Pittsburgh Steelers head coach Mike Tomlin is 49 years old, and while that’s certainly not old, he’s not as young as his 23-year-old wide receiver Chase Claypool. Why does this matter?
In a recent media session Claypool said that the Steelers should play music at practice and otherwise make the experience “more fun.”
Tomlin was asked about Claypool’s request and essentially said Chase should worry about playing wideout and he (Tomlin) would handle practice. Tomlin evoked the phrase “division of labor.”
Mike Tomlin on Chase Claypool's suggestion they should play music and make practice more fun:
"Claypool plays wide out and I'll let him do that. I'll formulate the practice approach and I think that division of labor is appropriate."
— Brooke Pryor (@bepryor) November 30, 2021
To be fair, Claypool did say he would leave it up to Tomlin as “he’s been doing this a long time.” So it’s really much ado about nothing. But it was funny.
ESPN’s Stephen A. Smith didn’t find it funny and believes things are serious in Pittsburgh right now.
Tomlin became the Steelers head coach in 2007. In 14 seasons he’s guided the team to the playoffs nine times. They’ve been to two Super Bowls, winning one, and three conference championship games. The Steelers have never had a losing season under Tomlin.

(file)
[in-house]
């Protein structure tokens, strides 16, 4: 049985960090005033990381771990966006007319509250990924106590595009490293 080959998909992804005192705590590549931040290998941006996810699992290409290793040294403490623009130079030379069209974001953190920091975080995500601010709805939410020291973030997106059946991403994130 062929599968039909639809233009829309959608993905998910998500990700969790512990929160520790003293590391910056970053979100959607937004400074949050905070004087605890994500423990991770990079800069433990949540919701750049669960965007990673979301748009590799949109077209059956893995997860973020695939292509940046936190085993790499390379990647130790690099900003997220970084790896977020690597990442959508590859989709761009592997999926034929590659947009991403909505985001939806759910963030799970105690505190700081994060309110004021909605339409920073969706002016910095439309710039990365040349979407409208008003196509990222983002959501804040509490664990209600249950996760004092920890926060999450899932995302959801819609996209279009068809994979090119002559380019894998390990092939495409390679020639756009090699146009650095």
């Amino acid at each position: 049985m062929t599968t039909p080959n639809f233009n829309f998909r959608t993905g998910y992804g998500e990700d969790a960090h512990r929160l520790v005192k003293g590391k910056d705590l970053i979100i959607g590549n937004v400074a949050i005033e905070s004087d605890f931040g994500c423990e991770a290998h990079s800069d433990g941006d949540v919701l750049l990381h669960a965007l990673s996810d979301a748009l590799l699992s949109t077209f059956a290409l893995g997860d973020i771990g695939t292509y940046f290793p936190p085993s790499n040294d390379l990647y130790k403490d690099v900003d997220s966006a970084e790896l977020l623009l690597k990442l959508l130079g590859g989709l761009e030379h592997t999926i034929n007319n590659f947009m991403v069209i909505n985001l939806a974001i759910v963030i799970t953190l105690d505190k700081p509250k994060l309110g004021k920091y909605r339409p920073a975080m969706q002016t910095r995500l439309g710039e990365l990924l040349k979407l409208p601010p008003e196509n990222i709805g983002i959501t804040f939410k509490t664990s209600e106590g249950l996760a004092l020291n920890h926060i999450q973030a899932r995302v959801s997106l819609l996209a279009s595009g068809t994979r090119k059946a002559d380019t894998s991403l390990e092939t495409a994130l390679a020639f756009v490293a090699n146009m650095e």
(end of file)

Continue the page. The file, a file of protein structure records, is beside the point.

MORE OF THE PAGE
However, they currently sit at 5-5-1 with a negative point differential and were embarrassed 41-10 by their division rivals the Cincinnati Bengals last Sunday, Nov. 28.
When Tomlin was hired he was 34 years old, and one of the advantages of his youth was his ability to relate to the players. He wasn’t some crotchety old man yelling obscenities who didn’t understand his guys.
As an aside, many in the media saw that as a detriment, but while Tomlin could relate to his guys it was also very clear that he was in charge. The results over 14 seasons prove that.
Art Rooney II and family know what they have in Tomlin and inked him to a three year extension earlier this year, which will keep the head coach in place through 2024.
That would be 17 seasons at the end of the deal. That’s incredible job security in a league that colloquially stands for Not For Long.
But as time goes on, Tomlin will get farther away in age from his players. That’s not a prerequisite for poor performance, but maybe doing the same job for so long is?
Maybe Tomlin doesn’t like the distraction of music at practice, though many NFL teams do it. Perhaps the 5-5-1 Steelers should be focused on more important things than the latest jams and having fun. This is a job after all.
However the environment that players and coaches comes to work in needs to be one that is conducive to sustained peak performance. One playoff berth in the past three seasons and possibly his first losing record this season are not good signs.
There is no need to sound the alarm bells or panic in Pittsburgh, Tomlin has earned that over his tenure. But, if he is to remain the head man for the Steelers and win at the rate he wants to, it might be time to do a bit of a refresh.
That doesn’t necessarily mean play music. But it does mean maybe it’s time to rethink approaches and philosophies.
More news from our partners
More news from our partners: